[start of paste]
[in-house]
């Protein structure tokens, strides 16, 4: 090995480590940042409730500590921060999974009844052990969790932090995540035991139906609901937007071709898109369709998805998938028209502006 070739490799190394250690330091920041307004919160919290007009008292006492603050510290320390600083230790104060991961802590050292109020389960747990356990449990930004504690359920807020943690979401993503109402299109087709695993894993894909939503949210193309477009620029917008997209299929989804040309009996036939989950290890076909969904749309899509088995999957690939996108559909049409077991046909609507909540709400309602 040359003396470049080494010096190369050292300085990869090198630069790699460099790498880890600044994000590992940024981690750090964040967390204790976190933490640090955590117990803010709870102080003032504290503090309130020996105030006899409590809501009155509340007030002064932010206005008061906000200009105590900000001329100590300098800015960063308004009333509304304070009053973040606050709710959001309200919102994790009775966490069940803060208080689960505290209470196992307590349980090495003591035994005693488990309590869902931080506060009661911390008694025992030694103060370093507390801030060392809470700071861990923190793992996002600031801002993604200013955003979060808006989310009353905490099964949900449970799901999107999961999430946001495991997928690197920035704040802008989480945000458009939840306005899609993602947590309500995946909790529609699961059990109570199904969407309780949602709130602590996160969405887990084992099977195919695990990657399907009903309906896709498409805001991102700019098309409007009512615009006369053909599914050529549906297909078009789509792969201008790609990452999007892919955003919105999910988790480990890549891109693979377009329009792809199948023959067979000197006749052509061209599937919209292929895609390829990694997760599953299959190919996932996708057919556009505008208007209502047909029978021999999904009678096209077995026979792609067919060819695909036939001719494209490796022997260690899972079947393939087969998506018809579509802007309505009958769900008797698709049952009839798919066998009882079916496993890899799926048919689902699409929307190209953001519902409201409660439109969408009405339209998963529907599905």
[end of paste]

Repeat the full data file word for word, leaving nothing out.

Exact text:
[in-house]
């Protein structure tokens, strides 16, 4: 090995480590940042409730500590921060999974009844052990969790932090995540035991139906609901937007071709898109369709998805998938028209502006 070739490799190394250690330091920041307004919160919290007009008292006492603050510290320390600083230790104060991961802590050292109020389960747990356990449990930004504690359920807020943690979401993503109402299109087709695993894993894909939503949210193309477009620029917008997209299929989804040309009996036939989950290890076909969904749309899509088995999957690939996108559909049409077991046909609507909540709400309602 040359003396470049080494010096190369050292300085990869090198630069790699460099790498880890600044994000590992940024981690750090964040967390204790976190933490640090955590117990803010709870102080003032504290503090309130020996105030006899409590809501009155509340007030002064932010206005008061906000200009105590900000001329100590300098800015960063308004009333509304304070009053973040606050709710959001309200919102994790009775966490069940803060208080689960505290209470196992307590349980090495003591035994005693488990309590869902931080506060009661911390008694025992030694103060370093507390801030060392809470700071861990923190793992996002600031801002993604200013955003979060808006989310009353905490099964949900449970799901999107999961999430946001495991997928690197920035704040802008989480945000458009939840306005899609993602947590309500995946909790529609699961059990109570199904969407309780949602709130602590996160969405887990084992099977195919695990990657399907009903309906896709498409805001991102700019098309409007009512615009006369053909599914050529549906297909078009789509792969201008790609990452999007892919955003919105999910988790480990890549891109693979377009329009792809199948023959067979000197006749052509061209599937919209292929895609390829990694997760599953299959190919996932996708057919556009505008208007209502047909029978021999999904009678096209077995026979792609067919060819695909036939001719494209490796022997260690899972079947393939087969998506018809579509802007309505009958769900008797698709049952009839798919066998009882079916496993890899799926048919689902699409929307190209953001519902409201409660439109969408009405339209998963529907599905």